The larger the sensor or film size, the shallower the depth of field for a given subject framing and aperture. The smaller the sensor or film size, the greater the depth of field for a given subject framing and aperture.
That's why you have a lot of depth of field shooting with a point and shoot model versus a dSLR. Because of the smaller sensor size, you can use a shorter "actual" focal length lens for the same framing, resulting in a lot more depth of field with the smaller sensor for a given aperture and framing. The same thing applies comparing medium format to 35mm or APS-C size sensors (i.e, you don't need to stop down as much for the same depth of field for a given subject framing when shooting with cameras using smaller sensors or film sizes, because a shorter actual focal length lens can be used for the same subject framing as you use smaller sensors or film sizes).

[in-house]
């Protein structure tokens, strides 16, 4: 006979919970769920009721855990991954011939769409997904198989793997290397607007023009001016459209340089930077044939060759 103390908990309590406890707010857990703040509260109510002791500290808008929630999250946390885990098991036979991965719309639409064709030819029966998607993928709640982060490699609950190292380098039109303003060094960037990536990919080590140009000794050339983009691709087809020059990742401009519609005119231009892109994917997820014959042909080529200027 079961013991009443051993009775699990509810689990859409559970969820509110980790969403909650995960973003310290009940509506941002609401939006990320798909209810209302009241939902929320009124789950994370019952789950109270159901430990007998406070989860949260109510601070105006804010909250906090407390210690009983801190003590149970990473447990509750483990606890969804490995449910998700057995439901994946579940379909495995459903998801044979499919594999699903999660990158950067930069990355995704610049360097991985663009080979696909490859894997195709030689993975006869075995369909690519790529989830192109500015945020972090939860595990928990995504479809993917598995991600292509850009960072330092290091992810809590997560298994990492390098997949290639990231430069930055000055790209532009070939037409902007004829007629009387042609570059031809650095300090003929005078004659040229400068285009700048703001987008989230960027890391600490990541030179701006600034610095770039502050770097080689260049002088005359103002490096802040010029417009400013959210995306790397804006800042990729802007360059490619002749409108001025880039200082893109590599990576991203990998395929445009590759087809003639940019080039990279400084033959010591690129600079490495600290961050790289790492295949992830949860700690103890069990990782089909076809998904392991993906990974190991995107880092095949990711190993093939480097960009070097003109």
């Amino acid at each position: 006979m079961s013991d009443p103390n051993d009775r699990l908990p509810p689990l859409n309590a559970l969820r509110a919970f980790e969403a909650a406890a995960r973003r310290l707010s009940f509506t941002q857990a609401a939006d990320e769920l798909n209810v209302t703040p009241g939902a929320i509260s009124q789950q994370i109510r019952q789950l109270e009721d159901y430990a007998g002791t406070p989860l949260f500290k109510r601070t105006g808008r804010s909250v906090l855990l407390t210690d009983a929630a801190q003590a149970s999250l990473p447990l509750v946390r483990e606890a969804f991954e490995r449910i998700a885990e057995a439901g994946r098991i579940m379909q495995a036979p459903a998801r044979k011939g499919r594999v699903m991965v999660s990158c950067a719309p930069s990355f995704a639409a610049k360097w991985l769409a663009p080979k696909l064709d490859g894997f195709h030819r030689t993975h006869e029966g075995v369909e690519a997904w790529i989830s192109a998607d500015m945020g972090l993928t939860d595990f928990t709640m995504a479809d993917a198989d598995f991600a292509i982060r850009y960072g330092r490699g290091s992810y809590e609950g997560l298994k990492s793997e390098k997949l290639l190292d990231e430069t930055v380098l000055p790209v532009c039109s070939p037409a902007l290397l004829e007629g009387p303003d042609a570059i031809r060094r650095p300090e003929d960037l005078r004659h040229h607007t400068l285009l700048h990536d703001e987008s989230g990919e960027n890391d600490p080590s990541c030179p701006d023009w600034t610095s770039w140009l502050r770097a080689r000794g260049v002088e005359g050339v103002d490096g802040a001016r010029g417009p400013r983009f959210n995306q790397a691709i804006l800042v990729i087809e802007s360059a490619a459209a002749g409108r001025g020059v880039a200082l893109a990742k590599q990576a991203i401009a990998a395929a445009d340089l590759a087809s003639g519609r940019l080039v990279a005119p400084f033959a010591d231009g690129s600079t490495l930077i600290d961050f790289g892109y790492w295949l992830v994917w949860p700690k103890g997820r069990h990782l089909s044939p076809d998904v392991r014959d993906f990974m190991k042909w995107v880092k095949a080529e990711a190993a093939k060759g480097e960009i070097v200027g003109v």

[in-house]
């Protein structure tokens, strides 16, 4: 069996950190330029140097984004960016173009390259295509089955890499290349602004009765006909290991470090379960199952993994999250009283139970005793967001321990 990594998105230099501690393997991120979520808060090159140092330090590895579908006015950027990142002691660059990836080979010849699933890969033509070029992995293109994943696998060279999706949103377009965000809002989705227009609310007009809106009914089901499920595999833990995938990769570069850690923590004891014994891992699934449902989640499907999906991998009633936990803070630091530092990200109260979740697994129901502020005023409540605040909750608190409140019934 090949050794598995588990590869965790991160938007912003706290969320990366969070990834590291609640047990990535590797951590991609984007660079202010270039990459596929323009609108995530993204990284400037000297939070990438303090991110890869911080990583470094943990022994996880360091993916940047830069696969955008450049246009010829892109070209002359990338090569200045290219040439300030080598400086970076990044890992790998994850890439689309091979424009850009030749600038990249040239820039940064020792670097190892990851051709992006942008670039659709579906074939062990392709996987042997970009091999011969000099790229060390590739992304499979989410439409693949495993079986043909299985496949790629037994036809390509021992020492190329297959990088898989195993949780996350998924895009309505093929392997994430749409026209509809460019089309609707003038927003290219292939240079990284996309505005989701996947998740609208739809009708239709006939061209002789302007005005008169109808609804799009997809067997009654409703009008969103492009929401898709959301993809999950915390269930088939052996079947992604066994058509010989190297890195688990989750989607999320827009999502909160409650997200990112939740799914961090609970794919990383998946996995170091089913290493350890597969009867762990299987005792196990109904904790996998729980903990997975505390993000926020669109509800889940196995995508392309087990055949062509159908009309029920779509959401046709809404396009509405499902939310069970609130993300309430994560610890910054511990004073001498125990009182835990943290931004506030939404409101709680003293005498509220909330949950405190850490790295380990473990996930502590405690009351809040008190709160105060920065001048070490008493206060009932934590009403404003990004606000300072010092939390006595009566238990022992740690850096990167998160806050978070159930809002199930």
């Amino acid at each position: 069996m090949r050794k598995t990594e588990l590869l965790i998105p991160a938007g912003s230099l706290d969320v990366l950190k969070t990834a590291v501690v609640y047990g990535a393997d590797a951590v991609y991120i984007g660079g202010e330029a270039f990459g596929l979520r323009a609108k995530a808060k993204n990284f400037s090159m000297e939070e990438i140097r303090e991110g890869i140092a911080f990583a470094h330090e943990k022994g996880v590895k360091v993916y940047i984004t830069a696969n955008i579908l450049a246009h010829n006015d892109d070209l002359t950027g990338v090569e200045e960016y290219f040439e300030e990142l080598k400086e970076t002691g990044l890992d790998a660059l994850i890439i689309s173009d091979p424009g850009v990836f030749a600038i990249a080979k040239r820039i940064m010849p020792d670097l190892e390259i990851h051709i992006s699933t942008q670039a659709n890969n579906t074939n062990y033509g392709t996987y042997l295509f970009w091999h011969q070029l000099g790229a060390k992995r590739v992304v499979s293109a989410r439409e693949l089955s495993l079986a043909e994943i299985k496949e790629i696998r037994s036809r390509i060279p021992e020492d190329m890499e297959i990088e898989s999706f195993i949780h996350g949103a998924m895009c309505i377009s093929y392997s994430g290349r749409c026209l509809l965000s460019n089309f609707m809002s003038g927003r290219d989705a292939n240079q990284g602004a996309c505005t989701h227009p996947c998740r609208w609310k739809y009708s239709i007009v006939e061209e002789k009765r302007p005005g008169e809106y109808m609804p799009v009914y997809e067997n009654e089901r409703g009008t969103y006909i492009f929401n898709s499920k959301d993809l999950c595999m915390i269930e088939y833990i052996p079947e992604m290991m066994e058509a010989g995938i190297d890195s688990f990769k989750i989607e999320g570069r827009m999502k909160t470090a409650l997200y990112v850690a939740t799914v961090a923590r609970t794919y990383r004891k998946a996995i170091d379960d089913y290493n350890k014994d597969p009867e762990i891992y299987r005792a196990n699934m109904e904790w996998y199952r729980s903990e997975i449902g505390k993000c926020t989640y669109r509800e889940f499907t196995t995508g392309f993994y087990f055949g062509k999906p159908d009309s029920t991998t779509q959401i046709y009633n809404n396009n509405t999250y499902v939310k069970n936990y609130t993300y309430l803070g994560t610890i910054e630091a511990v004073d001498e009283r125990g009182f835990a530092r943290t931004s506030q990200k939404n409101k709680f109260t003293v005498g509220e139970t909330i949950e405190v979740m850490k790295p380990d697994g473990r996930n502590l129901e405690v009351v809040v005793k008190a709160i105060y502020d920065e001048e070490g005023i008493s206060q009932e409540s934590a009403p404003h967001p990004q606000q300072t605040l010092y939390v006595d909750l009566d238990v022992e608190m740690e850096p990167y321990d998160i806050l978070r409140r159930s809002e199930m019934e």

A smaller sensor is also one reason why most point and shoot models don't let you stop down the aperture much over f/8 (and some don't even stop down that far).
The smaller the sensor size, the sooner you'll run into diffraction issues (starting to get softer photos past a certain aperture, regardless of lens quality). See the calculator on this page:
Now, some lenses that work with dSLR models can go to f/32 or even f/45. But, as a general rule, once you start getting past about f/11 with a typical APS-C sensor), you're going to start getting softer images than you would if you stuck with apertures around 2 or 3 stops from wide open, no matter what lens you use (as diffraction issues set in because of the sensor's size, regardless of optics design)
It may not make much difference, depending on what you're shooting (i.e., the need for more depth of field can outweigh the softness you'll start to get from diffraction issues, as compared to how much a lens can resolve at more optimum apertures for a given sensor size). But, with a wider lens on an APS-C size sensor, you have lots of depth of field by the time you stop down to around f/11 or so anyway. So, there is rarely any need to stop down much further unless you're shooting macros.